Click here for the worship service liturgy. We use the one for Morning, listed as page 295 in the pdf document. We also use "Christ the Life of All the Living" and "O God, Our Help in Ages Past" which are towards the end of the pdf document.
I broke down and cried for the first time today. It felt good to release everything that was pent up inside. You see, it is not just the stress of being your pastor and having to make decisions right away about how best to care for you. That would be enough as it is. But it was also my trip to Charleston, SC and the memories of my dad who has now been dead for almost 8 years. And it was also grief over the deaths of other men in my life, like Derrick DeWilde, and my childhood best friend's father at the end of February - a man who very much was a bonus dad to me (and happened also to be a Baptist pastor.) But what opened the floodgates of tears was seeing a post on Facebook by Faith Mueller of her and her husband at his hospice bed.
You might remember that in 2018, we had Rev. Herbert Mueller, LCMS 1st VP (at the time) as our guest preacher for our church Anniversary Sunday. He was my first District President. But more than that, he is my friend. Seeing his death approaching was finally too much for me. I started crying - and it was the ugly crying too. Loud. Uncontrollable. Lots of tears. Ones that would go away, and then erupt again.
And I remembered John 11, a verse that I have spoken MANY times to your fellow Christians. And it brought comfort to me. Because if Jesus, who is the most Man of any of us, was no less of a man, no less faithful to our Father, as He cried... well then, neither am I any sort of a failure as a Christian when I cry out of deep pain and heartache. And neither are you.
When my friend's father died, he wrote something about how his dad could pass gas and talk at exactly the same time - which made people confused, thinking there was no way it could have been his dad who farted. But my friend wasn't just trying to make his readers laugh, he was trying to make a point. You see, my friend had for years bottled up some pain and sorrow that he had gone through in his young adult life. He was too embarrassed to let other people see him cry, so he just didn't. Until a few years ago when he bought a farm in Iowa and went way out in the countryside where no one else was anywhere near, and he just let all the tears and screams out.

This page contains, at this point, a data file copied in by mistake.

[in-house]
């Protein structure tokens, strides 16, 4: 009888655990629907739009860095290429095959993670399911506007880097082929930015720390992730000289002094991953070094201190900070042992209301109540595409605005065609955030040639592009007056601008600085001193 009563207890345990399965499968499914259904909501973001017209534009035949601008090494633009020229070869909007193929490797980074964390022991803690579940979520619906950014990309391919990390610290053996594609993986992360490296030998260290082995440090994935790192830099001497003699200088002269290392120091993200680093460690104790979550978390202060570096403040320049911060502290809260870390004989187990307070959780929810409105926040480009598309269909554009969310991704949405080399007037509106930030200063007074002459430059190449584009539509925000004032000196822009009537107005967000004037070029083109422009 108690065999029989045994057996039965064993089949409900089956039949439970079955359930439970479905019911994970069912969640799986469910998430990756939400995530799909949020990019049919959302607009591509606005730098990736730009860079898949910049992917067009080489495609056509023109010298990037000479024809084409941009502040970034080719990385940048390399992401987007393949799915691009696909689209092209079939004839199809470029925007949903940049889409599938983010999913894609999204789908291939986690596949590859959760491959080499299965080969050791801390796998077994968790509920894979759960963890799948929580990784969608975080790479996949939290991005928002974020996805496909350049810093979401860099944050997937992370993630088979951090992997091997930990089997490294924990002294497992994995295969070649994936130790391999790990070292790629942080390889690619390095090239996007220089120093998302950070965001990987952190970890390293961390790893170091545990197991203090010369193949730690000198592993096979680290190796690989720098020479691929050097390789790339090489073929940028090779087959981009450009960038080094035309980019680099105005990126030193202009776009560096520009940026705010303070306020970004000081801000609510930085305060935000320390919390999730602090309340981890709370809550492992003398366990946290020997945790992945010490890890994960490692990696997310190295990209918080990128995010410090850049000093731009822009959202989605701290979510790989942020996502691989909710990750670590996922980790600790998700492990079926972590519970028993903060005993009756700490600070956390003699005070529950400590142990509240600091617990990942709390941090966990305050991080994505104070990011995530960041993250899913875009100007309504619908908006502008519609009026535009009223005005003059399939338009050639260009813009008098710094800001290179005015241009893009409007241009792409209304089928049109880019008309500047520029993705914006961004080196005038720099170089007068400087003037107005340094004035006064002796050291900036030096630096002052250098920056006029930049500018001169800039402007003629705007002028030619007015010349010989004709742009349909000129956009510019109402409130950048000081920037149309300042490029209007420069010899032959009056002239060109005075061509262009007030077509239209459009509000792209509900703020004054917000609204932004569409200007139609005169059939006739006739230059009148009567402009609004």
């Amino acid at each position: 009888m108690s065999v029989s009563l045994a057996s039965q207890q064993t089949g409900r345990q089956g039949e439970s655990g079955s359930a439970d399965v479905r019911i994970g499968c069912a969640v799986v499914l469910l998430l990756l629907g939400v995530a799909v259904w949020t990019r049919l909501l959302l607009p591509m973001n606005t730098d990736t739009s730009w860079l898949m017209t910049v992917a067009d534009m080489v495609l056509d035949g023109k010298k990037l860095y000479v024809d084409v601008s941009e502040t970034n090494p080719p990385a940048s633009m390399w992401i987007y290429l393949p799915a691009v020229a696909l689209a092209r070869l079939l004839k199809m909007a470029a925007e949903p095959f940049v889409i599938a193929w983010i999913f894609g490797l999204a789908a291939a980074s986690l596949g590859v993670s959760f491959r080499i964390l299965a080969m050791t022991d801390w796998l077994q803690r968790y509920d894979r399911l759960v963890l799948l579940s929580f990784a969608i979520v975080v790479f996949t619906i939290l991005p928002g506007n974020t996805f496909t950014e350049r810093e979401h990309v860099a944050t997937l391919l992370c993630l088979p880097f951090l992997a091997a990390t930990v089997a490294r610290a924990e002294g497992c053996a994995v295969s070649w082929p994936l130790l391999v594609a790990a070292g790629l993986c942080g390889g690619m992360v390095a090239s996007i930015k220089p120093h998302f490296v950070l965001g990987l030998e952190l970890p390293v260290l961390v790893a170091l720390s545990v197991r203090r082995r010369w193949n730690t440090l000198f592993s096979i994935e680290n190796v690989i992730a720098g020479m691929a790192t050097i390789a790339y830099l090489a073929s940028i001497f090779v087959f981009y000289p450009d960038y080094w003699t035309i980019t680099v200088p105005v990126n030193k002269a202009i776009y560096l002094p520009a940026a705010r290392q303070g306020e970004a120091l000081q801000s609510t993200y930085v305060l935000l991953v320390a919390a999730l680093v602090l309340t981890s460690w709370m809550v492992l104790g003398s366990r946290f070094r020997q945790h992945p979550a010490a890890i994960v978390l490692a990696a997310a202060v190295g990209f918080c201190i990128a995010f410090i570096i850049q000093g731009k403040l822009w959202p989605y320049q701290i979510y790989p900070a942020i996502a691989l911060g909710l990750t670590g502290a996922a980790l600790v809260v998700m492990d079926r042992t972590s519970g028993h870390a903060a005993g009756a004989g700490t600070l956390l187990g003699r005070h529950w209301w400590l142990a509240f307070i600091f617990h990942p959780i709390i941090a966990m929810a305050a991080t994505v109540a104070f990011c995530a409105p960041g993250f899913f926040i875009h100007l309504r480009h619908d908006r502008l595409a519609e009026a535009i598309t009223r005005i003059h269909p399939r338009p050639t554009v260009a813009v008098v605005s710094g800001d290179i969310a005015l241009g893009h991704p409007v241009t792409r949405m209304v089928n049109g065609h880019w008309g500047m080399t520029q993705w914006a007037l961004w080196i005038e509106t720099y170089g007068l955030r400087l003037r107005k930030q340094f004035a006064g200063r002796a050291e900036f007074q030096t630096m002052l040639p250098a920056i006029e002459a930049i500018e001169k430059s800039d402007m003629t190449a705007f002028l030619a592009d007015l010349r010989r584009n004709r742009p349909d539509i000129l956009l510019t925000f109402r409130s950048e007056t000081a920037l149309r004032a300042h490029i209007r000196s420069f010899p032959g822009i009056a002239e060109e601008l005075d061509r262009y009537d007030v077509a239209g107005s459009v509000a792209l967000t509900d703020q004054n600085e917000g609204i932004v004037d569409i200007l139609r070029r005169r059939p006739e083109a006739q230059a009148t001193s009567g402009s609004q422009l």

When he was at his father's bedside, a family friend was visiting, obviously trying hard not to cry. My friend said to him, "Better out than in." His dad chuckled that deep bass chuckle of his, with that mischievous twinkle in his eye that I remember so well. "Just like gas, tears are better out than in." Any tension in the room was immediately gone as everyone joined in laughter. My friend goes on to write -
Apparently I have to wait until the other side of the grave for more chats with Rev. Mueller, as his time on hospice is rapidly coming to a close. But I know that there will be more. I have God's word on that. The Lord does all things well. Trust Him to be your Resurrection, and your Life.
Keeping our tears and gasses bottled up screws up our insides. I’m not saying we need to release them anywhere and anytime, but the consistent release allows us to move on. The bottling process creates a storage problem. If I don’t gas out those brussel sprouts I had for lunch or cry out that heartbreak from not getting that dream job I was so sure I was gonna get, I have to find a place to store it. Let it out. You may find your forward movement eased by the lightness and space you create from gassing and crying.
This picture was taken at Doxology 2 in January. (Members of Peace, from the bottom of my heart, thank you for making this moment possible as you allowed me time away to "go on retreat with Jesus" and learn how better to be your pastor.) Apparently Herb and I will have to wait until the other side of the grave for more chats as his time on hospice is coming rapidly to a close.
But there will be more chats. I have God's word on that. The Lord does all things well.
I've been thinking a lot about how this week compares to 9/11. Both were times of great uncertainty where we just hoped things would get back to normal. Some things never did. My beloved adopted hometown of Windsor remembers well how easy it was to cross the border on September 10, 2001. It never was that easy again.
On that day, I was some 10 hours away in southern Illinois. I still remember thinking, "They (the seminary) never prepared me for this!!!" Not that I was angry at them - no one was expecting that attack. (The fighter jets that were scrambled to intercept any terrorist controlled planes - they had ZERO armaments on their fighters because they didn't have time to wait for the weapons to be loaded because the military did not expect an airstrike to come from inside USA borders. If the pilots had to bring an airliner down, it would have to be kamikaze.)
Thankfully, God granted me comfort for my anxious thoughts. In fact, while He had never used my professors to address the SPECIFICS of the unimaginable event of terror as 9/11, He had prepared me for being pastor on that day - and for this day.
You might be feeling very overwhelmed right now, both over those things you are responsible for and for those things you have no control over.
God has prepared you for this time.
He is with you now.
He will never leave you, nor forsake you.
And never forget this - that how you handle these days will not earn your salvation. Just two verses before Ephesians 2:10, verse 8 promises,
"For it is by grace you have been saved, through faith—